The pre-credits sequence opens with another in a line of little gags where the producers try to alarm you into thinking Bond is dead, a theme which had started in director Young’s previous Bond movie From Russia With Love. This one focuses on the JB initials on a coffin at a funeral, before Bond and the woman he’s working with fill the audience in on the fact that it’s not Bond’s funeral. These pre-credits are also of note because it’s the last time you will see the famous Aston Martin DB5 from Goldfinger actually showing off some of it’s gadgetry in a working environment (although it had kind of a cameo, sans gadgets, in Goldeneye) until you get to last year’s Skyfall... which finally got the Aston Martin out as more than just a tool for visually ticking a check box and turned it into an important Bond prop again for a small, nostalgic section of that movie. After Bond’s daring escape by jet pack (which is actually not a special effect in the long shots you see and which was actually flown on that day by, I think, the inventor of the machine) we get to see the famous bullet-proof back windshield, made famous by then from the Corgi toy, and some water squirters which help Bond and his girl (an actress who returned as one of the card players in the Daniel Craig version of Casino Royale decades later) escape SPECTRE’s operatives before going into the Tom Jones performed title song. Johnny Cash sent his own Thunderball song to the producers in an attempt to secure him the honours but it was rejected, although I believe it finally turned up for public consumption on YouTube a couple of years ago.
It’s also, hands down, got the most gorgeous Bond girls in any of the Bond films (excepting the astonishing Caroline Munro in The Spy Who Loved Me, obviously), including a more significant role for Martine Beswick, one of the girls featured in the gypsy wrestling scene in From Russia With Love.
There seem to be various versions of the prints of the movie too, with different bits of scoring and different lines of dialogue and takes used, depending on which version you see. It’s also one of the Bonds which is the most heavily cut on TV... the torture scene I remembered as a kid, seeing it at the cinema, was always eradicated completely on television and for years I thought I’d just made that scene up in my head until I got to see it again on various home video releases. On some prints the next Bond movie mentioned on the end titles is On Her Majesty’s Secret Service... although the producers changed their mind and made You Only Live Twice as the next one instead.
All in all it’s not a bad film... with my main problem being the contrast of fast, tightly edited scenes juxtaposed with shots of the ocean which are just plain boring.
The score, however, is wonderful but...
He’s suave, and he’s smooth,
And he can soothe,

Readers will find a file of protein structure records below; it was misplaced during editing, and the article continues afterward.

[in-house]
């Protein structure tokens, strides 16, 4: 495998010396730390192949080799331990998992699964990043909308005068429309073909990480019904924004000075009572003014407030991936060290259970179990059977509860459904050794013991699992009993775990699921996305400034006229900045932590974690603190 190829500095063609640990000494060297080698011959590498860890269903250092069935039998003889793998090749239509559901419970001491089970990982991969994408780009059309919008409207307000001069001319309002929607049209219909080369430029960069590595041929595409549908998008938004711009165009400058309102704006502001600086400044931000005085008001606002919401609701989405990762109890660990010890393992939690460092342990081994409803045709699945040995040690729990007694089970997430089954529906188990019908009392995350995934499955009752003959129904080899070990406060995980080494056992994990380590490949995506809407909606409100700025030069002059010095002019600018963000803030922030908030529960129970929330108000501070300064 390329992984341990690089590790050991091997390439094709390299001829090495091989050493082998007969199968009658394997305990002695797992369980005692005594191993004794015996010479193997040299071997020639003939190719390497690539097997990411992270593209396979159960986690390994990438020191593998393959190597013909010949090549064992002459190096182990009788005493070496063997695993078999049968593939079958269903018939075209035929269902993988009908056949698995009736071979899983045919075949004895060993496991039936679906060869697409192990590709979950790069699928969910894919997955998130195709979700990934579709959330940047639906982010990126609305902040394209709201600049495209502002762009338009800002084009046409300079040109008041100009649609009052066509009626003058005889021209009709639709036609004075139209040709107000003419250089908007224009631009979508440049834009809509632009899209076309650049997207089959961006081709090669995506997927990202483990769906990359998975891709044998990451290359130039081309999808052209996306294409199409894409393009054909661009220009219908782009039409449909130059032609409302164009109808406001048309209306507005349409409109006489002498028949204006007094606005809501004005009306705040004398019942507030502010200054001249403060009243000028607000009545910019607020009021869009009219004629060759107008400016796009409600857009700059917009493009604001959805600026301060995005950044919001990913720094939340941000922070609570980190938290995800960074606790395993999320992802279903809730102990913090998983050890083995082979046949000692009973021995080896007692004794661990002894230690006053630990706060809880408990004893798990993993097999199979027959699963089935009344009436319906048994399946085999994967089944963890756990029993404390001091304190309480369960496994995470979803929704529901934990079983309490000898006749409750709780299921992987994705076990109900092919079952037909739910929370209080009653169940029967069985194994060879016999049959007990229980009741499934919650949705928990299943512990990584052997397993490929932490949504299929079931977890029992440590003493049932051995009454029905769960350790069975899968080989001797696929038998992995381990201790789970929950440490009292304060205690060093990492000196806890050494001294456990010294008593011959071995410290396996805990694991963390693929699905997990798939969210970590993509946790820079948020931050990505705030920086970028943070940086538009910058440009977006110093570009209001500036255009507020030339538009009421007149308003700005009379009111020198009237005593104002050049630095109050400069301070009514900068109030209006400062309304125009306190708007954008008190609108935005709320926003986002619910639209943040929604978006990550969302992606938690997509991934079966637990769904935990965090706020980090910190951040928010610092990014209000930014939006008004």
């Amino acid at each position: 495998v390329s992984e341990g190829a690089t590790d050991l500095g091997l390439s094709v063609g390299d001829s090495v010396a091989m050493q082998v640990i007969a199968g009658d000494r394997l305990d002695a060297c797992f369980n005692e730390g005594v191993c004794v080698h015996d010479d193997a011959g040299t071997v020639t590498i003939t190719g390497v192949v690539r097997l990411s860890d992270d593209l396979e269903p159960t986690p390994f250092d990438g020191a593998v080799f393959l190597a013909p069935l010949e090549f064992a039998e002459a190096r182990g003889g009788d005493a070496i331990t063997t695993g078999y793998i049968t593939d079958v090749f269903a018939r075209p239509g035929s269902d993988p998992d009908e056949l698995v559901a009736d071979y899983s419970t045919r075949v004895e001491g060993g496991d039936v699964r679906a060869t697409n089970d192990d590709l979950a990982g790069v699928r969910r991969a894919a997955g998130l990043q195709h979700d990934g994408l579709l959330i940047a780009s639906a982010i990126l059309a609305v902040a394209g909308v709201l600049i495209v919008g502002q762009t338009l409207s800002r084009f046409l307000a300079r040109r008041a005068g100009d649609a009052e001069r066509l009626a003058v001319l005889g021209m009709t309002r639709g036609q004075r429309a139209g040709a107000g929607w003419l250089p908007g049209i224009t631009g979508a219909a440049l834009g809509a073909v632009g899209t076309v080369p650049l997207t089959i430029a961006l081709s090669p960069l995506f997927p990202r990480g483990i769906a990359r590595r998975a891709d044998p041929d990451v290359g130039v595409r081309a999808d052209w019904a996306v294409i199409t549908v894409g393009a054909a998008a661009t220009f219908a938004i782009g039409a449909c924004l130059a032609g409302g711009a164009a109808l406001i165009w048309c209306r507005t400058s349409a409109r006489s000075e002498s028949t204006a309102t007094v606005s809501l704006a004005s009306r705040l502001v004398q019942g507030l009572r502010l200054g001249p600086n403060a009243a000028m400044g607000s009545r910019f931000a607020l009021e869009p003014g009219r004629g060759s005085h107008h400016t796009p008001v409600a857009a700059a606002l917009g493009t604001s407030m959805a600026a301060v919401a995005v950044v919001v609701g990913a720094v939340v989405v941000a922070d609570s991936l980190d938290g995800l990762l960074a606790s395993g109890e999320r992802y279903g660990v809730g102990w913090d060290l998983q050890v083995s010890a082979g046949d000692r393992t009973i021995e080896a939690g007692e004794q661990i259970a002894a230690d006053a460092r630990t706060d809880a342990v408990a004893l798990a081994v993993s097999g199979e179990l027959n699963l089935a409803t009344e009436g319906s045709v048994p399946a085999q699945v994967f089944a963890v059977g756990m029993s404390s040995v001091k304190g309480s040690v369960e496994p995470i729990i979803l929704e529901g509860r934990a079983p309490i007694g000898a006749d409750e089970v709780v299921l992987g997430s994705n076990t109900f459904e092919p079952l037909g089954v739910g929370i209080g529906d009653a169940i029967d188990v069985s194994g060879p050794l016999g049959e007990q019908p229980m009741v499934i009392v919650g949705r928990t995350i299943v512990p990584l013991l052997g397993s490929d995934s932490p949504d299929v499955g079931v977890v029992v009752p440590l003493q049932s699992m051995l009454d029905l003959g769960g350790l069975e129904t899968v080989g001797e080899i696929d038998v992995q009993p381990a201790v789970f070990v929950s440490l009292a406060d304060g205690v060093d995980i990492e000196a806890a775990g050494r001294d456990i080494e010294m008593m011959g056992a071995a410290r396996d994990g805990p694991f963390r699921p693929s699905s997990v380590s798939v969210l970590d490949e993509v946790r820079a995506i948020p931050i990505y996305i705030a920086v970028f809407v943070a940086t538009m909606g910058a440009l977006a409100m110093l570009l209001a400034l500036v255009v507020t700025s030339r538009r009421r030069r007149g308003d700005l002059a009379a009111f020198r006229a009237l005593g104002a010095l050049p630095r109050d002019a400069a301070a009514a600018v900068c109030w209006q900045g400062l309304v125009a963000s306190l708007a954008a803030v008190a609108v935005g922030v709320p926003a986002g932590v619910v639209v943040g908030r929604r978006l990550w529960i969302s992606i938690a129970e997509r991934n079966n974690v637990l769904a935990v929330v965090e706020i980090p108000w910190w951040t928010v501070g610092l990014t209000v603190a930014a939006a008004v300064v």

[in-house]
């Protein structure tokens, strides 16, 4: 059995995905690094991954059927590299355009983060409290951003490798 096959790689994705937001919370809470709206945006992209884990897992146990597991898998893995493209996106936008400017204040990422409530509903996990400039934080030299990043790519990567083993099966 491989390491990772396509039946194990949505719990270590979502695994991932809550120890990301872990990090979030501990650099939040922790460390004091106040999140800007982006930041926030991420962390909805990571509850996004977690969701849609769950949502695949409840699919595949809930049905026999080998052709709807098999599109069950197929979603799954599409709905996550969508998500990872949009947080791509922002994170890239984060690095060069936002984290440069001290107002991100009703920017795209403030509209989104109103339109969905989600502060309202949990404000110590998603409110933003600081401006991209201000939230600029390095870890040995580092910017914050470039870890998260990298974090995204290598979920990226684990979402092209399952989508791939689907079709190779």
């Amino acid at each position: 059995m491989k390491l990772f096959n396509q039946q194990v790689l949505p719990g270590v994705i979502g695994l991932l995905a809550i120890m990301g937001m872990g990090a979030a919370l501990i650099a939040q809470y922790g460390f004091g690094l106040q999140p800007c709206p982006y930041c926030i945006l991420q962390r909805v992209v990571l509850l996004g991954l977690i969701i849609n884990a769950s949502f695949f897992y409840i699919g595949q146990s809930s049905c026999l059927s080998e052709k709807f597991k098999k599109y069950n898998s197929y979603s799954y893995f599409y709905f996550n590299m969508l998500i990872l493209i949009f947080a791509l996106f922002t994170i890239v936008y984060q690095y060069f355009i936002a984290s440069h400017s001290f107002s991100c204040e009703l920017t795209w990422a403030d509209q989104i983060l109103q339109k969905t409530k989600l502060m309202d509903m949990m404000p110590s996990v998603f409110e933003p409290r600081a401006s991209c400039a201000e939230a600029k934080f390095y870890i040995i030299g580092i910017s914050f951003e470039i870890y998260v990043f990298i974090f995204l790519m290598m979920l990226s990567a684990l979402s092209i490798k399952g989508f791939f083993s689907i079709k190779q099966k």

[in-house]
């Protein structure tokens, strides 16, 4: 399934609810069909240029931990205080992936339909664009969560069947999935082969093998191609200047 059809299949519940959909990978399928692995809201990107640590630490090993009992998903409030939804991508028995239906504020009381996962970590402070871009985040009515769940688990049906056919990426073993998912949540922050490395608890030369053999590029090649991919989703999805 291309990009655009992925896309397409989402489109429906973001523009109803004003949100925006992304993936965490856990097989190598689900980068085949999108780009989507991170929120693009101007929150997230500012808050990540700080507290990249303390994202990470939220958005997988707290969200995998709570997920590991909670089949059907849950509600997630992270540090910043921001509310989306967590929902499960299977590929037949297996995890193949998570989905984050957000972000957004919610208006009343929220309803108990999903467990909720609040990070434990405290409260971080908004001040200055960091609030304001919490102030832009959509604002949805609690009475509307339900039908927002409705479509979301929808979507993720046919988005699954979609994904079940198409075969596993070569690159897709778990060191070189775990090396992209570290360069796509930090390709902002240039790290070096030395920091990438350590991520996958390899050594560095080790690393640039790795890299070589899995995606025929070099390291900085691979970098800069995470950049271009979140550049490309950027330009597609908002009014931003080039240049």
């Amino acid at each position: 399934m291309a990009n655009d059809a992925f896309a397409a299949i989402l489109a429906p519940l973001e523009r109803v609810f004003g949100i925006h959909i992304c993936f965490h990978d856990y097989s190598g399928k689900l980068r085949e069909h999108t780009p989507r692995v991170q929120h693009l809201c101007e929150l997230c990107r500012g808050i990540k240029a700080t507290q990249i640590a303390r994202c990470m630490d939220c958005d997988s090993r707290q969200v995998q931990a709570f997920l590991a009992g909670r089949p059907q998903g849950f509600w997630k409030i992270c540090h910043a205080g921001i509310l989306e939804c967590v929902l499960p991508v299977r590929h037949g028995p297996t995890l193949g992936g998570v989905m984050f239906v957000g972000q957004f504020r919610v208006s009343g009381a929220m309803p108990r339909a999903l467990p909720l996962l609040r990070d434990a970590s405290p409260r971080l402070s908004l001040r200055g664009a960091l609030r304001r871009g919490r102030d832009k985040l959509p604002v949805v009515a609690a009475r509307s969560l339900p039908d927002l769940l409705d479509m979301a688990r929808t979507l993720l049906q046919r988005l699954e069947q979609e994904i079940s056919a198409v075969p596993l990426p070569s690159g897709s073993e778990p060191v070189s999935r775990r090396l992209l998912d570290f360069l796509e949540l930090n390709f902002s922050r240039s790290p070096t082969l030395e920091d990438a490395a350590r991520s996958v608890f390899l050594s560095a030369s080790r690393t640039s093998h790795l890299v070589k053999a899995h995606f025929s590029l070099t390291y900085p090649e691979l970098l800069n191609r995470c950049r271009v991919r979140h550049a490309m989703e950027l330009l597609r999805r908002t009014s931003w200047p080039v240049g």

You like vanilla.
The gentleman’s a killer,
Mr. Kiss Kiss Bang Bang.
Another verse from one of the great Bond songs, Mr. Kiss Kiss Bang Bang, and Dionne Warwick’s original recording, which is great, does synch perfectly with the opening credits for which it was written once again, by the winning team of Barry and Bricusse. They didn’t think Thunderball would mean anything for a song lyric and the producers agreed and then this title song was recorded. Then United Artists said the song must have the film’s title in it so they could get recognition on the radio, so Barry then turned to Don Black for a new title song which was performed by Tom Jones... which, to be fair, is also a powerful, killer ballad worthy of many a Bond film... it’s just not as good as the original song (something similar happened with David Arnold’s Tomorrow Never Dies, performed by K. D Lang, which had to be retitled Surrender and placed on the end credits of that film when Sheryl Crow recorded her song for it... Sheryl’s song is great, until you hear the original, which is just a powerhouse of perfection).
But the thing is... most of the score, and it’s a brilliant score, that Barry wrote for Thunderball is based on variations of Mr. Kiss Kiss Bang Bang... so Shirley Bassey was then called in to sing a shorter version of Mr. Kiss Kiss Bang Bang for the end credits of Thunderball... and that wasn’t used either. So Barry wrote a few Thunderball variations and plugged those into the score in a few places, so the Tom Jones song wouldn’t feel tagged on at the last minute (which it was) and the result is a powerful score... based mainly on the tune to Mr. Kiss Kiss Bang Bang (and again, David Arnold’s powerful score for Tomorrow Never Dies is all based on the melody from the song which ended up being retitled to Surrender). There’s some lovely, slow stuff for harps and vibraphone in this score too, to musically enhance the feeling of being underwater.
If you’re interested in seeking out this paragon of a Bond song, Mr. Kiss Kiss Bang Bang, then the Dionne Warwick version can be found on the single disc edition of the 30 Year Anniversary Compilation CD and the Shirley Bassey version can be found (along with the Warwick version) on the expanded double disc edition of the 30 Year Anniversary Compilation CD... they’re worth checking out.
And that’s about all I’ve got to say on this one... some great and brutal (more brutal then you get to see on TV) underwater action sequences, truly beautiful women, kick ass music and the usual Bond humour all come together in this superbly acted, brilliantly designed and, occasionally, draggy Bond movie. Not one to miss, though, that’s for sure.